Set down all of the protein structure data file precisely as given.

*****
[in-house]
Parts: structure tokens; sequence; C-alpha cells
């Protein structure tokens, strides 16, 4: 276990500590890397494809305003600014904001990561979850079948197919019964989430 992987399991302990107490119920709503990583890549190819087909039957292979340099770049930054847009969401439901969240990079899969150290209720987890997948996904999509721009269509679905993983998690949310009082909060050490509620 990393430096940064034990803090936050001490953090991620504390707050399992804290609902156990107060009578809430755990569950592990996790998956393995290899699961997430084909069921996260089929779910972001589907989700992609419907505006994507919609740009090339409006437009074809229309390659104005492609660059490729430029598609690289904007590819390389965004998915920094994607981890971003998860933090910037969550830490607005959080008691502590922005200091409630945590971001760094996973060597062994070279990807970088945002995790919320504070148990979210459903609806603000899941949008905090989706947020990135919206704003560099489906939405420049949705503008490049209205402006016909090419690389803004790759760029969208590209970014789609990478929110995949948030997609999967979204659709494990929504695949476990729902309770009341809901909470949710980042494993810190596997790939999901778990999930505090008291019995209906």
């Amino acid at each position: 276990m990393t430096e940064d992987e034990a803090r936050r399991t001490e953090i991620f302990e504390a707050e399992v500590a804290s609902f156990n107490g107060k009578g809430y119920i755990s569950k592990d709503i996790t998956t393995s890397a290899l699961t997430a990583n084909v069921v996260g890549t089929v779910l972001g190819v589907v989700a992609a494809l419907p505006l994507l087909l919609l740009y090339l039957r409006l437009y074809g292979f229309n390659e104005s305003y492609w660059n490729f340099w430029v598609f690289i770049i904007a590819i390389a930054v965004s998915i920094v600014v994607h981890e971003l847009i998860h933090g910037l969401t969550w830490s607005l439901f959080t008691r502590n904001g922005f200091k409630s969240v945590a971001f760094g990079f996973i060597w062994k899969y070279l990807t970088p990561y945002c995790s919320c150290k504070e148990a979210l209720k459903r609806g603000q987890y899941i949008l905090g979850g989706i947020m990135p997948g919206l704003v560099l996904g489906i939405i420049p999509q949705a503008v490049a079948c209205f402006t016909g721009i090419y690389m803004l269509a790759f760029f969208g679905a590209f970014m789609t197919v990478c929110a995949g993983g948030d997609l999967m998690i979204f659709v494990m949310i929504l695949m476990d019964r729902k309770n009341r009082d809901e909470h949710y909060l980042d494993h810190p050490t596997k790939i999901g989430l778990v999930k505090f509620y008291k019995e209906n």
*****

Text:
[in-house]
Parts: structure tokens; sequence; C-alpha cells
């Protein structure tokens, strides 16, 4: 276990500590890397494809305003600014904001990561979850079948197919019964989430 992987399991302990107490119920709503990583890549190819087909039957292979340099770049930054847009969401439901969240990079899969150290209720987890997948996904999509721009269509679905993983998690949310009082909060050490509620 990393430096940064034990803090936050001490953090991620504390707050399992804290609902156990107060009578809430755990569950592990996790998956393995290899699961997430084909069921996260089929779910972001589907989700992609419907505006994507919609740009090339409006437009074809229309390659104005492609660059490729430029598609690289904007590819390389965004998915920094994607981890971003998860933090910037969550830490607005959080008691502590922005200091409630945590971001760094996973060597062994070279990807970088945002995790919320504070148990979210459903609806603000899941949008905090989706947020990135919206704003560099489906939405420049949705503008490049209205402006016909090419690389803004790759760029969208590209970014789609990478929110995949948030997609999967979204659709494990929504695949476990729902309770009341809901909470949710980042494993810190596997790939999901778990999930505090008291019995209906």
């Amino acid at each position: 276990m990393t430096e940064d992987e034990a803090r936050r399991t001490e953090i991620f302990e504390a707050e399992v500590a804290s609902f156990n107490g107060k009578g809430y119920i755990s569950k592990d709503i996790t998956t393995s890397a290899l699961t997430a990583n084909v069921v996260g890549t089929v779910l972001g190819v589907v989700a992609a494809l419907p505006l994507l087909l919609l740009y090339l039957r409006l437009y074809g292979f229309n390659e104005s305003y492609w660059n490729f340099w430029v598609f690289i770049i904007a590819i390389a930054v965004s998915i920094v600014v994607h981890e971003l847009i998860h933090g910037l969401t969550w830490s607005l439901f959080t008691r502590n904001g922005f200091k409630s969240v945590a971001f760094g990079f996973i060597w062994k899969y070279l990807t970088p990561y945002c995790s919320c150290k504070e148990a979210l209720k459903r609806g603000q987890y899941i949008l905090g979850g989706i947020m990135p997948g919206l704003v560099l996904g489906i939405i420049p999509q949705a503008v490049a079948c209205f402006t016909g721009i090419y690389m803004l269509a790759f760029f969208g679905a590209f970014m789609t197919v990478c929110a995949g993983g948030d997609l999967m998690i979204f659709v494990m949310i929504l695949m476990d019964r729902k309770n009341r009082d809901e909470h949710y909060l980042d494993h810190p050490t596997k790939i999901g989430l778990v999930k505090f509620y008291k019995e209906n």